Bradenton veterans among 50 on visit to Washington war monuments

vmannix@bradenton.comJune 5, 2013 

BRADENTON -- Pauline Adams is looking forward to this trip.

So is Bernard Greive.

Alfred Mignone, too.

They're among 50 World War II veterans who will be aboard SouthWest Honor Flight on Saturday, a bi-annual one-day journey made possible by private donations to visit the war memorials in Washington, D.C.

"I've wanted to go for some time," said Adams, 90.

"I know I'm going to enjoy this," said Greive, 88.

"I'm enthused," said Mignone, 87.

Don Vecoli knows it.

This will be the 12th trip for the founder and president of SouthWest Honor Flight, which has taken 600 area WWII veterans since 2007. Each journey is as rewarding as the one before.

"There's a lot of laughter, smiles, tears," said Vecoli, a retired Navy veteran. "It's a healing process. They went to war, came home, got on with their lives and never talked about it. But when they go (on Honor Flight) those stories start coming out."

Pauline Adams never saw combat, but her role was vital to the war effort.

A Marine lance corporal, she was in transportation in North Carolina, delivering vehicles for shipment.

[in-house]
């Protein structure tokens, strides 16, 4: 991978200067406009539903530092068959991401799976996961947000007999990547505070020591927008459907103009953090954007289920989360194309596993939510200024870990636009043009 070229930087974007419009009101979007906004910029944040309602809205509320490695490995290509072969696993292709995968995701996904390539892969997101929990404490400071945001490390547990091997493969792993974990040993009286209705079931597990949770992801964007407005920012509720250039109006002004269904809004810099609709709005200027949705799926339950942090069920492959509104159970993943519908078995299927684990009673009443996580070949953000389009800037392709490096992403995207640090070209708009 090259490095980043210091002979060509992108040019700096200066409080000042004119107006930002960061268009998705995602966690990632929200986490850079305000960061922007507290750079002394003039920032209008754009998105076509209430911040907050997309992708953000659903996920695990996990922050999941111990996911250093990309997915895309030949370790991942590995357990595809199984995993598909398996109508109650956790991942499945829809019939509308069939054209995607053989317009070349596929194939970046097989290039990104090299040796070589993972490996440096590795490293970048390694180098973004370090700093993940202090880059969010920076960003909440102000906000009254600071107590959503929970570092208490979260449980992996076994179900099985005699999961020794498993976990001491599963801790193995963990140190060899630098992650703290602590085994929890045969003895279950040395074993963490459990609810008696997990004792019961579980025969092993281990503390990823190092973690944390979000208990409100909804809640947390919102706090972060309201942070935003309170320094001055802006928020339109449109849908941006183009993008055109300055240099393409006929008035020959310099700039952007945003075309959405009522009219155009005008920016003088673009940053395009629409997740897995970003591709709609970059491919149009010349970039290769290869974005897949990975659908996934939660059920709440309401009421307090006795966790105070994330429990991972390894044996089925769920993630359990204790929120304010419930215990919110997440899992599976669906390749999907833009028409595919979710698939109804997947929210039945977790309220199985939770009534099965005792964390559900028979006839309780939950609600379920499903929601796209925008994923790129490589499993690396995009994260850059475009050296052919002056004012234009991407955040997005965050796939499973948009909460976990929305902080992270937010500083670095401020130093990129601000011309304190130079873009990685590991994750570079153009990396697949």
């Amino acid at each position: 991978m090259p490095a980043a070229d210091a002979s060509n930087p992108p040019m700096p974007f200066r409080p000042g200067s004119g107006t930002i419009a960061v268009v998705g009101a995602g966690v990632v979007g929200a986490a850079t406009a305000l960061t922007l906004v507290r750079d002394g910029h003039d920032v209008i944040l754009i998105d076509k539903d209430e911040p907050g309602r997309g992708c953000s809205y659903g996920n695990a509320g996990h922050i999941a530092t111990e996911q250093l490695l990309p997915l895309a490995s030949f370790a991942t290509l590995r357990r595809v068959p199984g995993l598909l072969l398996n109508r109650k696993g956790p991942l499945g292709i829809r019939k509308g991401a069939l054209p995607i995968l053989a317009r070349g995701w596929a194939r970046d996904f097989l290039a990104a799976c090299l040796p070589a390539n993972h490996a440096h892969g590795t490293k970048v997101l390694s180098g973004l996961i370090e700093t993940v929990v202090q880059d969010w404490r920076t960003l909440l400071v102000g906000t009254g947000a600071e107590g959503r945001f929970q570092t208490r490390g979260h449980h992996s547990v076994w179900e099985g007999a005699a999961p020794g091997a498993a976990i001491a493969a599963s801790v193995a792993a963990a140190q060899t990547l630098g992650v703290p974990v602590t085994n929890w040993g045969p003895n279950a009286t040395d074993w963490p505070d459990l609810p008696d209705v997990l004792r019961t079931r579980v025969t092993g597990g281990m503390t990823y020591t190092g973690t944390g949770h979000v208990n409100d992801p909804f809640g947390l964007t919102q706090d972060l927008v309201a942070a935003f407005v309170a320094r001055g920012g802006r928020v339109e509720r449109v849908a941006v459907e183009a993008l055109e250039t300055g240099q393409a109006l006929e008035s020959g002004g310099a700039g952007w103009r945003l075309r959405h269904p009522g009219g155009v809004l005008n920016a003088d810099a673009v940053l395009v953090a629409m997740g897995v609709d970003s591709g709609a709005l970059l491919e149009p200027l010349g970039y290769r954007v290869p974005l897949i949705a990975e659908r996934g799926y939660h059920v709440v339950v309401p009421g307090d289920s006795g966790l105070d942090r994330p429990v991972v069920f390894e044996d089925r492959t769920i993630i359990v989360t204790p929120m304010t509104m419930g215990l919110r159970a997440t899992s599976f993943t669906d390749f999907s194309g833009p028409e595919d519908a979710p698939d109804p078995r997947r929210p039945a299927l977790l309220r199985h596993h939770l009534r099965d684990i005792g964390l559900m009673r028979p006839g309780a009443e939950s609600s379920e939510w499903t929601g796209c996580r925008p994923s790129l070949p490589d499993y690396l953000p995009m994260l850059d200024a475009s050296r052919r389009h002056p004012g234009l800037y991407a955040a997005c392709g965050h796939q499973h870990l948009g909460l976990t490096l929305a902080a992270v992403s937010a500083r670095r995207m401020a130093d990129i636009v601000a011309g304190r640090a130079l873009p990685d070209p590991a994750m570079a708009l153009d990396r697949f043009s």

"I was there so they could

fight," Adams said.

Saturday's visit will punctuate that sentiment.

"For anybody who'd been in World War II, this is something they'd most like to see," the New Boston, N.H., native said.

That goes for Bernard Greive.

Then a 19-year-old rifleman with the Third Infantry Division in Italy, he rode shotgun on a tank as Americans rolled into a liberated Rome on June 5, 1944, amidst a joyous celebration.

"They were glad to see us, it was great," the Dubois, Ind., native said.

A month later, Greive was wounded by shrapnel from German artillery in southern France. His war was over.

Saturday he'll mingle with old ghosts.

"It's going to bring back some memories, seeing those monuments," Grieve said. "I appreciate what they're doing for us, I really do."

So does Alfred Mignone.

The Brooklyn, N.Y., native was a yeoman aboard the U.S.S. Houston, a light cruiser in the Pacific that withstood being torpedoed twice in October 1944 by the Japanese.

"I saw a lot and still have flashbacks," Mignone said. "I'm steeling myself for that when I go up Saturday."

It's a journey that means a lot to him and he's grateful to the Disabled American Veterans Chapter 18, 111 63rd Ave E. Bradenton, a principal fundraiser for Honor Flight.

"This organization has bent over backwards for veterans like me and brought me closure," Mignone said. "Saturday will be a pinnacle for me."

Vin Mannix, local columnist, can be reached at 941-745-7055. Twitter: @vinmannix

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